STEVE INSKEEP, host:
The Department of Homeland Security is attempting to lock down the southern border. Hundreds of miles of fence are going up along the frontier with Mexico. And over the last four years, the number of Border Patrol agents on the boundary has nearly doubled. Those measures have helped to sharply reduce the number of illegal immigrants crossing into the United States. As part of a series on the changing U.S.-Mexican border, NPR's Jason Beaubien recently spent a day with the Border Patrol in Nogales, Arizona.
JASON BEAUBIEN: The arid, khaki-colored hills surrounding Nogales, Arizona, look soft and rolling from a distance. But up close the terrain is menacing. Dry, waist-high grasses grab at your clothes. Thorny bushes scratch at your skin. The dusty soil gives way under your ankles.
It's just after sunrise, and Border Patrol agent Benny Rosario is leading three Mexican men in handcuffs out of the brush to a dirt road. Rosario says agents on a nearby hill with a night vision telescope spotted several groups of migrants moving through here in the pre-dawn darkness.
Agent BENNY ROSARIO (Border Patrol): It's mainly infrared traffic, so they pick up the heat spots. They can kind of gauge. You can see the terrain out here. It's pretty rough. You know, it's all hill over dale. And for the most part, they're able to accurately put the agents in on where the group might be going, so it's been working out for us tonight.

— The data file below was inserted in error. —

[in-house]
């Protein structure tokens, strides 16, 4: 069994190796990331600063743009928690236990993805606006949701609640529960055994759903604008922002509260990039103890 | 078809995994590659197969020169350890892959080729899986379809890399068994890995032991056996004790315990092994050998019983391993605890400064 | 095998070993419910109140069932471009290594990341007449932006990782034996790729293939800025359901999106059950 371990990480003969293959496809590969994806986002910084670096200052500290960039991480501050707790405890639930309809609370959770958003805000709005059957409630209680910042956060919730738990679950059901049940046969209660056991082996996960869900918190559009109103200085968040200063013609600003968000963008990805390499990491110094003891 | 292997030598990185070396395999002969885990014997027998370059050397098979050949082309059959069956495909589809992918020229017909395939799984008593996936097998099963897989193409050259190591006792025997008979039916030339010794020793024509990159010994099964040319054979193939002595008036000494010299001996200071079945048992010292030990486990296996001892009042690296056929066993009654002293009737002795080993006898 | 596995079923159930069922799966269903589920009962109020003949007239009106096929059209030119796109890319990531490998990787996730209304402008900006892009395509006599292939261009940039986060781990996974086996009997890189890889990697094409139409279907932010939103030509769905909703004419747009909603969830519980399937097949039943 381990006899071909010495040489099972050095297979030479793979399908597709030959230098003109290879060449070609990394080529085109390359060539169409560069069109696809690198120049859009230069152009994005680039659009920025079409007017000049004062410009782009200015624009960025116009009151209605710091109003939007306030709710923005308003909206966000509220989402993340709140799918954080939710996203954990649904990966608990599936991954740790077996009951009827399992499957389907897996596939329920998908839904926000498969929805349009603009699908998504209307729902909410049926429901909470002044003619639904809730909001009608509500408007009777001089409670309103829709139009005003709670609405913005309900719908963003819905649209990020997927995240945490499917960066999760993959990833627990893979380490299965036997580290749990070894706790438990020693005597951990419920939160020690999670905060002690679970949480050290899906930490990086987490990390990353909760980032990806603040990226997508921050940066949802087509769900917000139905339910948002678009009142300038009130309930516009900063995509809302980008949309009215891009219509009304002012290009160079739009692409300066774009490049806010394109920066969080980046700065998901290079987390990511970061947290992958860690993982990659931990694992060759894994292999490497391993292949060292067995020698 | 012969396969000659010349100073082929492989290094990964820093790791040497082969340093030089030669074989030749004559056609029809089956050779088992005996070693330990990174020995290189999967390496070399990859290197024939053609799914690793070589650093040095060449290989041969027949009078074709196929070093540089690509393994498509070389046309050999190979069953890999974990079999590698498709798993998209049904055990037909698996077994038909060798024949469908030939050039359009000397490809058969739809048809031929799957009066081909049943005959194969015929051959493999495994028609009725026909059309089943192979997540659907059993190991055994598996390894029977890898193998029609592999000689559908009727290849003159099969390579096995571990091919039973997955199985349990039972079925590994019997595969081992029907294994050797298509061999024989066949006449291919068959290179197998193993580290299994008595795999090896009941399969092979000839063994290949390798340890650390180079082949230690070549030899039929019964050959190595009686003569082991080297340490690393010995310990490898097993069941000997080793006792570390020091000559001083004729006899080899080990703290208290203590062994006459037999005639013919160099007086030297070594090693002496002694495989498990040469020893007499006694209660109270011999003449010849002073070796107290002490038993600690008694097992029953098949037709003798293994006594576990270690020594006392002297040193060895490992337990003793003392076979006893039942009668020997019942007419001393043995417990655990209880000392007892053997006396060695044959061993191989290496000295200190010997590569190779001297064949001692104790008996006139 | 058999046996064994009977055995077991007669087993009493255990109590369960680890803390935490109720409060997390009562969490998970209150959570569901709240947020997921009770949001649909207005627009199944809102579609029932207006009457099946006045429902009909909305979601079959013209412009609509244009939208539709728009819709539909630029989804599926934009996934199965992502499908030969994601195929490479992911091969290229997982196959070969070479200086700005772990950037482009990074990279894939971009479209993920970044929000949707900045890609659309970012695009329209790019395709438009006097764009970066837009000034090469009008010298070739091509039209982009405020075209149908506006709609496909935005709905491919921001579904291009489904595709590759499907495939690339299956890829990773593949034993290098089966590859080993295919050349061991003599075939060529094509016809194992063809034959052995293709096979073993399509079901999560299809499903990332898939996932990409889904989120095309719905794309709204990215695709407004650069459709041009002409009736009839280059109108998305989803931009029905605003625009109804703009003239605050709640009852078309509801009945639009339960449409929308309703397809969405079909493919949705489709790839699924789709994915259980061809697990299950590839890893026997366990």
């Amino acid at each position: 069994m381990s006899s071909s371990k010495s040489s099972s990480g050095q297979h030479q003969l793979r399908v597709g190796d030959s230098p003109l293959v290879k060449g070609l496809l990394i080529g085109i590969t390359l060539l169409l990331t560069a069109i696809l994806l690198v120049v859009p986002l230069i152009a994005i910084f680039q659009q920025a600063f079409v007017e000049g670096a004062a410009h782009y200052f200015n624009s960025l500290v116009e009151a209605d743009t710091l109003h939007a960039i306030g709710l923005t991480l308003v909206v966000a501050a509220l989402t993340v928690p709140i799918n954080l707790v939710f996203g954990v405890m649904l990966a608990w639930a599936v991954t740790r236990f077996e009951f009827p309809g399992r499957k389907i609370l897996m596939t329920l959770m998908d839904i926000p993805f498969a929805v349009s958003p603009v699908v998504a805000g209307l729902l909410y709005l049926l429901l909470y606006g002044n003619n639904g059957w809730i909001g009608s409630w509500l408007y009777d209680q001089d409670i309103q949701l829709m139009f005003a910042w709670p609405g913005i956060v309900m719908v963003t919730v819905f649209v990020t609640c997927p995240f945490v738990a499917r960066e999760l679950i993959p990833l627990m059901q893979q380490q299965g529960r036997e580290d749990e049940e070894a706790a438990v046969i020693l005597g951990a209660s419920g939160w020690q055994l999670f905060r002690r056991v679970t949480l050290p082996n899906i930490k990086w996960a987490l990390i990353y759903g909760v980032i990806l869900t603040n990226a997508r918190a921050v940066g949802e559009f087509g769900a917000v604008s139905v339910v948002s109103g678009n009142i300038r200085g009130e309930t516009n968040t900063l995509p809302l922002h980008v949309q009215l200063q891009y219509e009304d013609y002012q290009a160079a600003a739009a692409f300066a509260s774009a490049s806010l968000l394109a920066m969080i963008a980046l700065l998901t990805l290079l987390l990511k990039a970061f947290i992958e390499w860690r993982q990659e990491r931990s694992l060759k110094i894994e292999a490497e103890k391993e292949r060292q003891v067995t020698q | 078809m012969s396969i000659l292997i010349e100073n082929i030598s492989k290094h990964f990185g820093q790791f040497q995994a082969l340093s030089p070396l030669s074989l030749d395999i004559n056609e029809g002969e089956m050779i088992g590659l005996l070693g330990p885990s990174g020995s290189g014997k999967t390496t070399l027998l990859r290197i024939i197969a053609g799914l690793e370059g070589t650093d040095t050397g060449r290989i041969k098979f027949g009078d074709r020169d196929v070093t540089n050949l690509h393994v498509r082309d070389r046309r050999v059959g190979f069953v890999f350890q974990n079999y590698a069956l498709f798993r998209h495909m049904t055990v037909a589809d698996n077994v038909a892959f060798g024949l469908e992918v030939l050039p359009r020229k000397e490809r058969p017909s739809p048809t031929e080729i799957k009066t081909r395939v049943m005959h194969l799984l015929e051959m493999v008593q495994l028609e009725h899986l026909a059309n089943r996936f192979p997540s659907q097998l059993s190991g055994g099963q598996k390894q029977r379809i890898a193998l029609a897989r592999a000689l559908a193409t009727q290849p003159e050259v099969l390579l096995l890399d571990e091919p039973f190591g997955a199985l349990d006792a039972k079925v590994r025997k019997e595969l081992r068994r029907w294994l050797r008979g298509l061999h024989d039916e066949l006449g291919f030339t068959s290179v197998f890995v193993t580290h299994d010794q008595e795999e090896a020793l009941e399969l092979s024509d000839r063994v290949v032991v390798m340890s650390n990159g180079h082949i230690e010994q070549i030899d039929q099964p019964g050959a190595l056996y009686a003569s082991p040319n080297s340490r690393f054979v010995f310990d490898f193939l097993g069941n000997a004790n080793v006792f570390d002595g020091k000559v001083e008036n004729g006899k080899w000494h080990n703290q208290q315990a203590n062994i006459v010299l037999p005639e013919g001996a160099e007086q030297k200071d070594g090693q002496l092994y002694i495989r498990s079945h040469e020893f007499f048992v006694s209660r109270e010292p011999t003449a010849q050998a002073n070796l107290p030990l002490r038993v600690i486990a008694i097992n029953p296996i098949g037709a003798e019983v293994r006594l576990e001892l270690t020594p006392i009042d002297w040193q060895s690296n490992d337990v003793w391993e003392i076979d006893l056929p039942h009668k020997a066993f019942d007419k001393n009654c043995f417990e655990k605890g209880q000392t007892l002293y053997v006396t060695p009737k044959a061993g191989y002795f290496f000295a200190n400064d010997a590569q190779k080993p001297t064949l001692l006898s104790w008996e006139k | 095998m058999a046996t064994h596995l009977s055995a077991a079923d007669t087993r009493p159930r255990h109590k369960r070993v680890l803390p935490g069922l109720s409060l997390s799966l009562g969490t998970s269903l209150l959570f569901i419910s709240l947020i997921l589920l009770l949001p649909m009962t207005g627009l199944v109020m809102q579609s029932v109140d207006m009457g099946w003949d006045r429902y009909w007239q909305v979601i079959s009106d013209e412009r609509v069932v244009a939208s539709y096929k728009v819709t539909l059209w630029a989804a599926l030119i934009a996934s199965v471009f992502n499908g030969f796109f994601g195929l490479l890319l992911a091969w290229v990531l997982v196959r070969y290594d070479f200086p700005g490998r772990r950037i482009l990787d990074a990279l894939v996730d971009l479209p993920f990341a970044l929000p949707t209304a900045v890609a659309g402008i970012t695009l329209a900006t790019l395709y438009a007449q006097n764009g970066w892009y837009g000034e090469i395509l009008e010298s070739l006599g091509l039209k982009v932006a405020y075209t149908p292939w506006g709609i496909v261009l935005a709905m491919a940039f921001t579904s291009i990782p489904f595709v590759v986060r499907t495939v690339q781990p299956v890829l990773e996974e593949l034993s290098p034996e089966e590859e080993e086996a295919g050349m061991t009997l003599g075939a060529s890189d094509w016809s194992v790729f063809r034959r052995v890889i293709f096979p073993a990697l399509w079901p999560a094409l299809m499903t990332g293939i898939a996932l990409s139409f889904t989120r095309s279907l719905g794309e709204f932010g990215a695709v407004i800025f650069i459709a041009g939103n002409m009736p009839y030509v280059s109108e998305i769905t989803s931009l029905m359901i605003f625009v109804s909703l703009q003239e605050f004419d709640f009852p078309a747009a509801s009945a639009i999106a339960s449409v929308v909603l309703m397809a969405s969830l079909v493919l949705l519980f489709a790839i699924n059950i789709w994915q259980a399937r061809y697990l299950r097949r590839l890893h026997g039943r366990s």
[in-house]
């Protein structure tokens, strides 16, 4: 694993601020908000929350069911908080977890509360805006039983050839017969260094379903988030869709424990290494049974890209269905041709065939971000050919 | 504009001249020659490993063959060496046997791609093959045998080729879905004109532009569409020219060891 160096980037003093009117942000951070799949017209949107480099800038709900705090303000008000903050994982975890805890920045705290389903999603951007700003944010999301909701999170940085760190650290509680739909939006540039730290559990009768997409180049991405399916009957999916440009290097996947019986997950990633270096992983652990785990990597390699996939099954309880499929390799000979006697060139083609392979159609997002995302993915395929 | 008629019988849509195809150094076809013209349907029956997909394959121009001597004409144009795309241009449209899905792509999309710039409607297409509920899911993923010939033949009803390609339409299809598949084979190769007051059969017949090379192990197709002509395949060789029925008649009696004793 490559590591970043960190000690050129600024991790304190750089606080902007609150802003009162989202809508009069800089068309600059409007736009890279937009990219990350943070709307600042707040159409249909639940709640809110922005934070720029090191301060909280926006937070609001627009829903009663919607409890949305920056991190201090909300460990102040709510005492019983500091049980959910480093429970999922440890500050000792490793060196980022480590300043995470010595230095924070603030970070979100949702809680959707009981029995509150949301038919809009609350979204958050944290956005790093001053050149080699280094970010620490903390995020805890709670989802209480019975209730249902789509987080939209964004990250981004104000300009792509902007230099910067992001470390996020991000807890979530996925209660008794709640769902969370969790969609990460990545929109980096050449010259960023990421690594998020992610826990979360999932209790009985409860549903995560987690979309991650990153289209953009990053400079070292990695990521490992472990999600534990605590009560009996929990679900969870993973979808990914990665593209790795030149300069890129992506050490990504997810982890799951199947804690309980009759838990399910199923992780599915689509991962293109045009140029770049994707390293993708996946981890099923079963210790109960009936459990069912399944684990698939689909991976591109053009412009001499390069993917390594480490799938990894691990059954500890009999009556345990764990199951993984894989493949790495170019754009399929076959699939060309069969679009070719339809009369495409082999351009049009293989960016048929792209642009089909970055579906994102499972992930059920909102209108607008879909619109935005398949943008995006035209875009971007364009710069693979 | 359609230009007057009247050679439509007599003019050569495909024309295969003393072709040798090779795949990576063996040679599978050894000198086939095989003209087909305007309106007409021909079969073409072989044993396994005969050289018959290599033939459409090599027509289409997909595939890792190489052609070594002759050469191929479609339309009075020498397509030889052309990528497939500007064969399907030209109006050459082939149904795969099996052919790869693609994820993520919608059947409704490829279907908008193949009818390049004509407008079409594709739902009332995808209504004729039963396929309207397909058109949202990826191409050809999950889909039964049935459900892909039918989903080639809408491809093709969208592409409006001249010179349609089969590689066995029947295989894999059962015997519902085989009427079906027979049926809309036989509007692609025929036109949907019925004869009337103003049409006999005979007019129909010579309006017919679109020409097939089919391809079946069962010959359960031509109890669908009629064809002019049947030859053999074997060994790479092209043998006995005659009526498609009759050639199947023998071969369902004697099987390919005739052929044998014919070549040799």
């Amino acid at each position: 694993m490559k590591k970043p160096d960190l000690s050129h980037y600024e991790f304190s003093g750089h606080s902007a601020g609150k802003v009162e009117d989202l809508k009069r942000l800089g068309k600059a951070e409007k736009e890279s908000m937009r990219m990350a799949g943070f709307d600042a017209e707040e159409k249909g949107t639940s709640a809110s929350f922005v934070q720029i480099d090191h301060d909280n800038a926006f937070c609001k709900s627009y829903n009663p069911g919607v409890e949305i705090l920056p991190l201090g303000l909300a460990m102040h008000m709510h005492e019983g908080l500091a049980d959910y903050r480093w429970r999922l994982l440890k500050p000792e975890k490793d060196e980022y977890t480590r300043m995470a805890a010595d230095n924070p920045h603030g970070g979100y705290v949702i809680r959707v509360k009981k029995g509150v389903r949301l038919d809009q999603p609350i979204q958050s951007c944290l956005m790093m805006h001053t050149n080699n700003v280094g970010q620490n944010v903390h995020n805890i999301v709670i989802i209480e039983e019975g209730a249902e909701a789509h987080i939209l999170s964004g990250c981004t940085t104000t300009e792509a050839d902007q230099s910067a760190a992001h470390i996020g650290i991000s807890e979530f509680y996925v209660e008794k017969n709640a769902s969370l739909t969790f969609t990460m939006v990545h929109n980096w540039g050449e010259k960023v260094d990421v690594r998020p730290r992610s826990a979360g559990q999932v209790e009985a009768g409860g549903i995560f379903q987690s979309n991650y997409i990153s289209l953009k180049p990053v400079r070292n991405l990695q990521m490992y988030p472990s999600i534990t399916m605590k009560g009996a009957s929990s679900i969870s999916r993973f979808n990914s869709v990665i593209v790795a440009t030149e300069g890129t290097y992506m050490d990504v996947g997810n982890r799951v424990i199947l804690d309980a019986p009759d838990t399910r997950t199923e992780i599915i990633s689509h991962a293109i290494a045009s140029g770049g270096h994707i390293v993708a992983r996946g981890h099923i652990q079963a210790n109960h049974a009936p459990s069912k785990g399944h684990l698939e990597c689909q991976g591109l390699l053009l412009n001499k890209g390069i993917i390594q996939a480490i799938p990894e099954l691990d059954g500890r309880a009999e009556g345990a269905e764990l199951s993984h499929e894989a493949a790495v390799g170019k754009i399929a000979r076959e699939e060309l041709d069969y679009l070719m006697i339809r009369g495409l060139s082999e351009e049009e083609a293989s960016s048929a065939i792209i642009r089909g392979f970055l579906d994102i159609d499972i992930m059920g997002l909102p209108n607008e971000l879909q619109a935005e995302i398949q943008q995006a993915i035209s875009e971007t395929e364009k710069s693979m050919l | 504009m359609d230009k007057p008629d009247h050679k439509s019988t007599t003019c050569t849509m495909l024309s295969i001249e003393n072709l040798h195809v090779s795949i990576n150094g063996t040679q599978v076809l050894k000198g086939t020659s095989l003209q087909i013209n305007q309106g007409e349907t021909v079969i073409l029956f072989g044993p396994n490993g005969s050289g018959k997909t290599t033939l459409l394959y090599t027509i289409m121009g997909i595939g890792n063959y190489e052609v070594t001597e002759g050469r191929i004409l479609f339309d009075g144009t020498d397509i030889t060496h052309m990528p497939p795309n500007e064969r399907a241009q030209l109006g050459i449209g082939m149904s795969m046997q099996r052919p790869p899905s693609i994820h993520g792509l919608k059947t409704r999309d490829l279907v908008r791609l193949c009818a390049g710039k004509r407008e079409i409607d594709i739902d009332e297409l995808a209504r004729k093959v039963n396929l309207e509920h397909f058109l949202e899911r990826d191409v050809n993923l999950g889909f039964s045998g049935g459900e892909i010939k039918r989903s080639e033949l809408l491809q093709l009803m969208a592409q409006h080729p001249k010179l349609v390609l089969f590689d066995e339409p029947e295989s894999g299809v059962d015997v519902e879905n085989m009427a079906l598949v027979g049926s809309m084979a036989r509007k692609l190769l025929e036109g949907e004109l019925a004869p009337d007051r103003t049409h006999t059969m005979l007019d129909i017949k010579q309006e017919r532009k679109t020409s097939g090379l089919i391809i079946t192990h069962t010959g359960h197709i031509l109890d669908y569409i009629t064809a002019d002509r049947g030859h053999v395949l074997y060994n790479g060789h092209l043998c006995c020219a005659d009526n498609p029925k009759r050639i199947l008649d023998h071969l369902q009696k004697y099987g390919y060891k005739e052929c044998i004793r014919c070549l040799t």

BEAUBIEN: It's been a busy night in the U.S. Border Patrol's busiest stomping ground. The Tucson sector covers 262 linear miles of the Arizona border from the Yuma County line to New Mexico. Last year, the Border Patrol here arrested more than 300,000 illegal migrants. The agents use walkie-talkies, remote cameras, ground sensors, radar systems, dogs, floodlights, night vision goggles, and just about anything else they can think of to catch people sneaking over the border. In the end, Agent Rosario says his job can come down to a foot race. Many of the migrants scatter when the Border Patrol descends on them.
Agent ROSARIO: Tonight, fortunately, it hasn't been that case. There was one group that was actually this group that ran from us initially, up further north, but we were able to - the scope trucks were able to stay on them. And we were able to pick them up further south here.
BEAUBIEN: The men he's just caught had been in the desert for three days. The first thing they ask for as they are being loaded into the back of a Border Patrol truck is water.
Agent ESMERALDA MARROQUIN (Supervisor, Border Patrol, Tucson Sector): Right now, we're in our communications center for the Border Patrol at the Nogales Station.